Hey there, time traveller!
This article was published 12/1/2014 (1103 days ago), so information in it may no longer be current.
Texas has the fourth-highest state incarceration rate in the most incarcerated country in the world. Yet perhaps due to a desperate need to improve those statistics, the state has developed a program that is seeing remarkable results in reducing crime. The John Howard Society of Manitoba has modelled its own program based on that success.
Manitoba's recidivism rate is frustratingly high when compared with the national Canadian average; the youth reoffence rate hovers around 50 to 60 per cent and the adult rate is slightly less than 30 per cent. There is a national trend of reduced crime rates, but reducing the recidivism rate is key to reducing crime further and making communities safer.
Cleveland Texas Correctional Center, outside of Houston, has created an impressive program with a three-year recidivism rate that has fluctuated between five and seven per cent over the past decade. Corrections staff estimate the program has saved the state roughly $6 million yearly in reduced recidivism. Its prison entrepreneurship program (PEP) was designed to teach business skills to prisoners nearing release so they can start a small business or become self-employed. By comparison, the restorative-resolutions program we developed, that is now embraced by the Province of Manitoba, has a recidivism rate around 17 per cent.
The participants in this program were not educated, white-collar criminals with established backgrounds. Three-quarters of the most recent Texas class were arrested before the age of 18, one-third had at least one parent incarcerated during their childhood, slightly more than half have a high school education or equivalent, more than half committed violent offences, and most had been to prison two or three times. As well, entry into the program was difficult; only five per cent of the applicants are accepted. Yet the program's success was so impressive that in 2013, a partnership was created with the business school at Baylor University to offer graduates a certificate in entrepreneurship.
Since 2004, the program has seen more than 800 graduates, and more than 120 businesses have been started. The program's CEO says nearly all of its graduates were employed within 90 days of release. They become taxpayers, consumers and law-abiding citizens, and some even become employers who help to improve the state's economy.
Employment has been a key component in avoiding a life of crime. This program has been a bright light in an otherwise difficult state.
A willingness to accept responsibility for their past actions and a genuine desire to change are keys to the participant's success, program leaders say. This is a similar philosophy the John Howard Society of Manitoba follows, in our work with men charged or accused of crimes through various reintegration, literacy and bail-supervision programs. We know we cannot help those who have dedicated their lives to crime, but anyone who wants to try to make a better life is considered eligible for our help.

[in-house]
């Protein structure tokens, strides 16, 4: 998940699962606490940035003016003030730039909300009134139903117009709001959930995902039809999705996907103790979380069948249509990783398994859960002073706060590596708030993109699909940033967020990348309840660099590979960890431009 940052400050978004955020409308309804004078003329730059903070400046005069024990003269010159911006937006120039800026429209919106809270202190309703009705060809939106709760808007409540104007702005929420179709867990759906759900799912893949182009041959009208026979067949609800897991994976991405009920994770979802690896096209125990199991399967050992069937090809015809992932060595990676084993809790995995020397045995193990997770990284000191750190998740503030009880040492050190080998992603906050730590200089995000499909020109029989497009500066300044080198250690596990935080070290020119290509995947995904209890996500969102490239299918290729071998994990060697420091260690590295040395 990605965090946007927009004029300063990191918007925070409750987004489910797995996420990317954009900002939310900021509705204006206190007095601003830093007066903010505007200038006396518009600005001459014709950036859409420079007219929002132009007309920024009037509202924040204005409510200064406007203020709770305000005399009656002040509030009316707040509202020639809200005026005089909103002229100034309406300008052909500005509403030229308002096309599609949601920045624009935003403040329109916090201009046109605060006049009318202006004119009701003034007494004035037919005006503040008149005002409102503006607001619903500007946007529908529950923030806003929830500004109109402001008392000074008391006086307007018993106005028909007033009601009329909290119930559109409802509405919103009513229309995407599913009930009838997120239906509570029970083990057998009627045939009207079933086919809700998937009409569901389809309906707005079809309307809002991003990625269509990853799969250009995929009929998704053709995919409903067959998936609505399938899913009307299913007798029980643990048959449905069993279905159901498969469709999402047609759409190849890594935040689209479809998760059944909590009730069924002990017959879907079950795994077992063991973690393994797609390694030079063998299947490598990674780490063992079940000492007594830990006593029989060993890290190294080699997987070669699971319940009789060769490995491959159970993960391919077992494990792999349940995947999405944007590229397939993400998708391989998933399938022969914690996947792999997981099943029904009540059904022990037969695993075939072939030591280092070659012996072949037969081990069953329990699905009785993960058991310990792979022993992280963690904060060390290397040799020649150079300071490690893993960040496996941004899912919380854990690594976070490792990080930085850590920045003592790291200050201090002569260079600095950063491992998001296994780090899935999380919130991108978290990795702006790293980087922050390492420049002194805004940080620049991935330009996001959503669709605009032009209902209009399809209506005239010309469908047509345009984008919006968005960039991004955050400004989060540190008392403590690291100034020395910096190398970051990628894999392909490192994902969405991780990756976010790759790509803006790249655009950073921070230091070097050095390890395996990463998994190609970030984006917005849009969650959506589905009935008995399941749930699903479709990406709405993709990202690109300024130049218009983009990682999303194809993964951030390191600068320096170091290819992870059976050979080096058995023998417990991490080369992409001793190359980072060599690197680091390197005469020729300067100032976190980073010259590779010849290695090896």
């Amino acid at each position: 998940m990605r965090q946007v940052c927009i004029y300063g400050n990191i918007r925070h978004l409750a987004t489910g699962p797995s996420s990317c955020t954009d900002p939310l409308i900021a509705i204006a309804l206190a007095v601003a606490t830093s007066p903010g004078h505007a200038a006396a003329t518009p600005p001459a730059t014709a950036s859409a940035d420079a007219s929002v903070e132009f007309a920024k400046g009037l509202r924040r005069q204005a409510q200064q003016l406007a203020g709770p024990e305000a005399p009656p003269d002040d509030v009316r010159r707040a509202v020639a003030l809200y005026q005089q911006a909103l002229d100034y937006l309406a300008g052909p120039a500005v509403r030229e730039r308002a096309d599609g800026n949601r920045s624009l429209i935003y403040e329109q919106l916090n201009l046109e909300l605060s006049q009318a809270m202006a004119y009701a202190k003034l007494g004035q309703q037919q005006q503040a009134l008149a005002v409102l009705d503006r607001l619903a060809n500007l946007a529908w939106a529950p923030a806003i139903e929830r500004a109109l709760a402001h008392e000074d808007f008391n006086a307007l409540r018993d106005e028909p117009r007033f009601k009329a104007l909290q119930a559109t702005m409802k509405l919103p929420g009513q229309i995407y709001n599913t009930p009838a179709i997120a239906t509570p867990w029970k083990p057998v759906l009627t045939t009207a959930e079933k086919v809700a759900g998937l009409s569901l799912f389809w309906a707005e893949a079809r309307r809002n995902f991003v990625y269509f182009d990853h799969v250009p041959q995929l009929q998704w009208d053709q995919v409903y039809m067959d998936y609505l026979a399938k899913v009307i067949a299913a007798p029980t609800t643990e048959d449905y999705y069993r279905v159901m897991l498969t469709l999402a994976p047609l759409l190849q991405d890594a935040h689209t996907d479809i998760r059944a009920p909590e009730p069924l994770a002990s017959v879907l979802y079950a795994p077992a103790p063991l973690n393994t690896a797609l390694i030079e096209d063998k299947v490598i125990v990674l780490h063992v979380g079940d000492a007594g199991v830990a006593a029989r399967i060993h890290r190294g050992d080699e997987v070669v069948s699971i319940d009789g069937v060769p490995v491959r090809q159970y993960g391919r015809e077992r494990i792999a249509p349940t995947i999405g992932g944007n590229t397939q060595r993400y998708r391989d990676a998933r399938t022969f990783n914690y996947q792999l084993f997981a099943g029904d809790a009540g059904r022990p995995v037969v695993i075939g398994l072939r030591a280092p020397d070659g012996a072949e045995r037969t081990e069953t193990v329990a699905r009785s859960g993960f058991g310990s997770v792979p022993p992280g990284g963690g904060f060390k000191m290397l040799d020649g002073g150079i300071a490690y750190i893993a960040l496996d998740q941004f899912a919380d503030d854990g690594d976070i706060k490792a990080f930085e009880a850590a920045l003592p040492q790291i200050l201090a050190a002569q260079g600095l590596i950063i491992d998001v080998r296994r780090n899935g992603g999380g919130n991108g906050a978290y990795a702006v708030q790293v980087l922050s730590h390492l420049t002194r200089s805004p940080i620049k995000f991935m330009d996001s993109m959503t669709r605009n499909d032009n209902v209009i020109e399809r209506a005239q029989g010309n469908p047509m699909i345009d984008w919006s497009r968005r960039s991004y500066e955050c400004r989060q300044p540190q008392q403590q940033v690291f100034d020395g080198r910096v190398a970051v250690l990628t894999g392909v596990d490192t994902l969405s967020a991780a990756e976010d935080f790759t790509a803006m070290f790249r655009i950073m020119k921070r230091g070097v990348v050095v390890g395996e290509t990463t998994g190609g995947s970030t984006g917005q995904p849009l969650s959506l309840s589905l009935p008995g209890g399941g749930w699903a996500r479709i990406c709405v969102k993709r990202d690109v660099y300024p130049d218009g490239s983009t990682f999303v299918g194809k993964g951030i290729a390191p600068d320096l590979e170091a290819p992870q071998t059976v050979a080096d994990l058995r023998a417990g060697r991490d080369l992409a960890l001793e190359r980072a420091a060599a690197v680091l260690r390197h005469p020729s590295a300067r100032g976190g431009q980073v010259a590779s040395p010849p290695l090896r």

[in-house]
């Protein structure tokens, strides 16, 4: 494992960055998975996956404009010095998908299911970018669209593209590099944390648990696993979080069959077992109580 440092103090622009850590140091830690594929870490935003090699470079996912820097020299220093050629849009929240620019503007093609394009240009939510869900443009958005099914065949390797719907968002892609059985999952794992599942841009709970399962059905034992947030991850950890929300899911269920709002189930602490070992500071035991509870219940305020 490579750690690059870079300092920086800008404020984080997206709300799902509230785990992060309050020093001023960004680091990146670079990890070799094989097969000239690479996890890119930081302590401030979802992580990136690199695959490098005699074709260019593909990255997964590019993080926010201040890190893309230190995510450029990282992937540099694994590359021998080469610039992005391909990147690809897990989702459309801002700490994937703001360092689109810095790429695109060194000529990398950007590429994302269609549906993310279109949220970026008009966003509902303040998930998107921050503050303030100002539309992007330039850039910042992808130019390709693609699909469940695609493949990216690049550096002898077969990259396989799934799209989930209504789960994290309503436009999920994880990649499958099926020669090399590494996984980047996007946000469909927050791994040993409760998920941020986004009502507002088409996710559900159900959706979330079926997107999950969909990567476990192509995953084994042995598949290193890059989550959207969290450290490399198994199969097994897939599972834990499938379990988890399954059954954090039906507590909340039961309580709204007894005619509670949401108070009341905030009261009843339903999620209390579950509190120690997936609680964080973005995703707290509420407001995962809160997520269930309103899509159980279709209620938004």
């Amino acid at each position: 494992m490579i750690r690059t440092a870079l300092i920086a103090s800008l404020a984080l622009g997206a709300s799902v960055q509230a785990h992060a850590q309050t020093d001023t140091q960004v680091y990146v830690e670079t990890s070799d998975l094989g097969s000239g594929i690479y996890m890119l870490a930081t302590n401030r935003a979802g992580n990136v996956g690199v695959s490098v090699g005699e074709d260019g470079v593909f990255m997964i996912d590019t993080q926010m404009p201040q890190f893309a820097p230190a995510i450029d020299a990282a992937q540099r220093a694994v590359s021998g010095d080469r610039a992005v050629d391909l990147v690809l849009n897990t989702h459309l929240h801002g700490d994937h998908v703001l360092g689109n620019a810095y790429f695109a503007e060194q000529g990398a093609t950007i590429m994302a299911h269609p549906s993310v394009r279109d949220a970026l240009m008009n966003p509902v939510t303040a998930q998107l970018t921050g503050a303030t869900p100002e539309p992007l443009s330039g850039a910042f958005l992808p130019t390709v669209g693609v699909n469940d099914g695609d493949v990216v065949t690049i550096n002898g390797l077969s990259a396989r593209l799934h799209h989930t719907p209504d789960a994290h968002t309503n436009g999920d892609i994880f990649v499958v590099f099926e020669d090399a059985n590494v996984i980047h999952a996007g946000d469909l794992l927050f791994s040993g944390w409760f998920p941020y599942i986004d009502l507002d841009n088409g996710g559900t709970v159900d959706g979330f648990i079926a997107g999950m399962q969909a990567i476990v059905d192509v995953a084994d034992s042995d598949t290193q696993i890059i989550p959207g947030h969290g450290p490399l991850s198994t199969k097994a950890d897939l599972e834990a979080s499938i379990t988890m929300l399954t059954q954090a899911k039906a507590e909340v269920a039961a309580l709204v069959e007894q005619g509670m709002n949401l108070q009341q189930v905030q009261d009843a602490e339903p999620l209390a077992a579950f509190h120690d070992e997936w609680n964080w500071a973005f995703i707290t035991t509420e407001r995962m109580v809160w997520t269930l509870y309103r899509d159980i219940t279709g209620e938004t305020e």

With the assistance of private funding, the John Howard Society is offering our own Beyond Bars Entrepreneur Program beginning at the end of January. It is available to men now involved with, or who have been through, the justice system. We have reached out to provincial and federal facilities, bail offices in Winnipeg and employment centres that work with offenders.
We did offer the course a couple of years ago in a limited capacity, with a little over a dozen graduates. Some were completing a court-mandated sentence and others had completed one within a few years. Today, some of those graduates are running their own businesses, and many of them became employed within the year.
By our own research, nearly all did not reoffend, which shows the lower recidivism rate is indeed achievable.
The Texas program is run like a university-level program. We are running it like a business college course, with a certified teaching instructor. Our course material was initially developed by a Manitoba entrepreneur, Boyle Buehler, who owned the fastest-growing company in Manitoba (2009) according to Manitoba Business Magazine. The course is free, with all materials supplied, and anyone who has been involved in the justice system, whether only charged or convicted in the past several years, whether incarcerated or serving time in the community, is welcome to apply.
During the course, guest speakers talk about their own experiences in starting a business. Participants learn about provincial laws and regulations and how to access loans and investment. At the end of the course, the participants take their business plans and present them in a Dragon's Den/Shark Tank format. Ideas can range from self-employed businesses such as snow-clearing, home renovations, landscaping and food service, or into small business start-ups to sell goods or services. The business ideas are only limited by the inspiration and drive of participants, who until now may not have been encouraged and lacked confidence to succeed on their own.
If we are a just society that truly believes in a second chance for those who are willing to work for it, you can dream as big as Texas itself, where it all began.
Dennis Trochim is the acting assistant executive director of the John Howard Society of Manitoba.